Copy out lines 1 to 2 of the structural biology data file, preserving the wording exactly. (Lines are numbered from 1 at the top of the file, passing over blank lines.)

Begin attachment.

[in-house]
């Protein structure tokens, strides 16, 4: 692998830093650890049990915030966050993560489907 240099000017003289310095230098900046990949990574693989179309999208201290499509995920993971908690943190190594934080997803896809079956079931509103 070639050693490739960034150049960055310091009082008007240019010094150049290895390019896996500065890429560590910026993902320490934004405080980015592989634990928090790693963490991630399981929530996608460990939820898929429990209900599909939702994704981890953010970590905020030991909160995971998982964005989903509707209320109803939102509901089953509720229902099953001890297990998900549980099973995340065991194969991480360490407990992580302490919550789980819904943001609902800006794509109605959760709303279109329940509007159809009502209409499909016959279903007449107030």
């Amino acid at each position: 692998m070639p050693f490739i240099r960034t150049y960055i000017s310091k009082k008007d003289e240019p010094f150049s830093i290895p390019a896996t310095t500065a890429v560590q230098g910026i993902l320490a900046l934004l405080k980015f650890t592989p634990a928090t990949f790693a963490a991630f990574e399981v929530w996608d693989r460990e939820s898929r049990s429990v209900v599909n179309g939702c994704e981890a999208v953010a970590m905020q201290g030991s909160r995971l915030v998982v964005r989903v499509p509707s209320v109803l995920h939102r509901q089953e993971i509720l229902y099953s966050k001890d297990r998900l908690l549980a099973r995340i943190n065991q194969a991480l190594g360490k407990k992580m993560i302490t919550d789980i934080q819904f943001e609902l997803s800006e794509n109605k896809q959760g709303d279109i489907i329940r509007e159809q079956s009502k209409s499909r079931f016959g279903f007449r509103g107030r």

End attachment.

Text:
[in-house]
């Protein structure tokens, strides 16, 4: 692998830093650890049990915030966050993560489907 240099000017003289310095230098900046990949990574693989179309999208201290499509995920993971908690943190190594934080997803896809079956079931509103 070639050693490739960034150049960055310091009082008007240019010094150049290895390019896996500065890429560590910026993902320490934004405080980015592989634990928090790693963490991630399981929530996608460990939820898929429990209900599909939702994704981890953010970590905020030991909160995971998982964005989903509707209320109803939102509901089953509720229902099953001890297990998900549980099973995340065991194969991480360490407990992580302490919550789980819904943001609902800006794509109605959760709303279109329940509007159809009502209409499909016959279903007449107030």